Piles of uncollected trash line the streets of the northeastern, rebel-controlled Damascus suburb of Barzeh.
“The stench of trash permeates the city,” local activist al-Moatasim Billah a-Damashqi, told Syria Direct’s Alaa Nasser on Wednesday.
In June 2014, the Barzeh Local Coordination Council negotiated a truce with the Syrian regime, whose forces first encircled the suburb a year prior.
Although residents of Barzeh claim that the regime breached the truce multiple times, they concede that the agreement eased the suburb’s suffocating blockade.
Garbage and sewage personnel were allowed to enter from outside the suburb and maintain a modicum of cleanliness.
But earlier this month, the council, which supervised the garbage collection, suspended its work due to a disagreement with the two small rebel factions that control the suburb.
The council claimed that the Free Syrian Army’s (FSA) First Brigade and Liwaa Saif a-Deen a-Dimashqi failed to provide it support by maintaining law and order.
Since then, no garbage or sewage personnel have entered the suburb, and the city’s 150,000 residents are left with piles of trash on every street corner.
The residents of Barzeh are urging the council and the FSA to resolve their differences and resume their work, said a-Damashqi.
“They’re demanding that the brigades support the council and help facilitate the city’s affairs.”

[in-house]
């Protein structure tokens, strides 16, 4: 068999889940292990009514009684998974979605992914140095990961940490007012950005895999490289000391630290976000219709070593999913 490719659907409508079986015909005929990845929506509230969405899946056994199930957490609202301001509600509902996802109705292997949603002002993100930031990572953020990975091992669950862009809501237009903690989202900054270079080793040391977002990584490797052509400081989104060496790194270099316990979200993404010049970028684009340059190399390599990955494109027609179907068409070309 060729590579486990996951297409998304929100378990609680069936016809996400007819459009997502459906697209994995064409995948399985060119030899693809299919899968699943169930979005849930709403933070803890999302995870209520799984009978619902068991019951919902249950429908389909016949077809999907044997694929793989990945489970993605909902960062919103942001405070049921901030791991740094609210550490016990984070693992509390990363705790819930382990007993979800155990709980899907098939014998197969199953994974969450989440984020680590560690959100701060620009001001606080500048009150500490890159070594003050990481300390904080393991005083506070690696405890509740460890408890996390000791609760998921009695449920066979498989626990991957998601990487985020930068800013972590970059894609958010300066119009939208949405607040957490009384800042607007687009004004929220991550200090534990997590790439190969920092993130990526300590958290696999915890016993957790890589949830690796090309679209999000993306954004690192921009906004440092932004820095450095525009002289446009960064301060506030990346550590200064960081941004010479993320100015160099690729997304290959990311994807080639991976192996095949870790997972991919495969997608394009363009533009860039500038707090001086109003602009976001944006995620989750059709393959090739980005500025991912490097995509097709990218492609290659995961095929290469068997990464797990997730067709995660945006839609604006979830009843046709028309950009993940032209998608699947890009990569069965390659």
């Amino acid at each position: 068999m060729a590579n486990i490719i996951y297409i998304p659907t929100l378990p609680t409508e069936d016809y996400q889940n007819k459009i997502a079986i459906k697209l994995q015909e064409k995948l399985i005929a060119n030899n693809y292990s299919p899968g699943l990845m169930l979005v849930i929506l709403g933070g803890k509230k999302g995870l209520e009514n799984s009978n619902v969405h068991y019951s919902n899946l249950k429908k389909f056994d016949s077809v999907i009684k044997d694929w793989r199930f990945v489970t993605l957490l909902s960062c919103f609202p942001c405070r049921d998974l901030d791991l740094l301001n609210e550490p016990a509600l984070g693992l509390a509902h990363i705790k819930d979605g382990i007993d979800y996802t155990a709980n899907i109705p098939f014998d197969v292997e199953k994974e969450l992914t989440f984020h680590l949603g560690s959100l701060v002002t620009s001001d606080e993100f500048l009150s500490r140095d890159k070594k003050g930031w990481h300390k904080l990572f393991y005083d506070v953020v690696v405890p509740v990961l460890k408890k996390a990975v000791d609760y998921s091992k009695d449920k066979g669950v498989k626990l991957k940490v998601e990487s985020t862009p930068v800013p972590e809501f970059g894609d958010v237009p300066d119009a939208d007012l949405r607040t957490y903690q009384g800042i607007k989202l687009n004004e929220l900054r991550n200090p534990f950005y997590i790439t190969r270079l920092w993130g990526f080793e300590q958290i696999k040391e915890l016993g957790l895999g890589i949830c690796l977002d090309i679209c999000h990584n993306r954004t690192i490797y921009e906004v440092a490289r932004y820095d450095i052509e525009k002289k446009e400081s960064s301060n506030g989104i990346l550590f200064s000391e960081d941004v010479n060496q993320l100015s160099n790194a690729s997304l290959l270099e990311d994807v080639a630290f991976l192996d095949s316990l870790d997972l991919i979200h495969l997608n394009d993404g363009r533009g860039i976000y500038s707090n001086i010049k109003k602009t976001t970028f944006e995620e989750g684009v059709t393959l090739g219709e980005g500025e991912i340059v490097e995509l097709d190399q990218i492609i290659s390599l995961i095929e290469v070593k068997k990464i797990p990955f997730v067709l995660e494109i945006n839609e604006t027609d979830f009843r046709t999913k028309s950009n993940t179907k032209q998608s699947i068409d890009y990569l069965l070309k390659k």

A dumpster overflowing with trash in Barzeh. Photo courtesy of al-Moatasim Billah a-Dimashqi.
Q: What does the council do?
They manage the city’s legal affairs and minor civilian issues. They resolve disputes, handle marriage and divorce contracts and manage traffic between Barzeh and al-Qaboon.
They arrange for garbage collection and sewage maintenance. They keep gas prices low by distributing coupons to residents, who buy them from trucks that enter the city.
Q: Why did it stop?
The council suspended its work because of internal disputes between council members and the two factions of the Free Syrian Army, The First Brigade and Liwaa Saif al-Deen al-Damashqi.
Both brigades did not support the council in enforcing their work or controlling the security situation in the area, especially after the latest increase in civilian kidnappings.
Q: What is the situation in Barzeh now?
The stench of trash permeates the city. Garbage and sewage personnel have not come to collect trash.
Gas trucks, which sold gas at official prices because of coupons, can no longer enter. Now that the council isn’t involved, residents can only buy gas at regime checkpoints, which have almost tripled the price to SP8,000, knowing that 150,000 residents and displaced people live in the city.
Q: How are people responding? What do they want?
They’re calling for the council to resume its work as soon as possible. They’re demanding that the brigades support the council in their work and help facilitate the city’s affairs.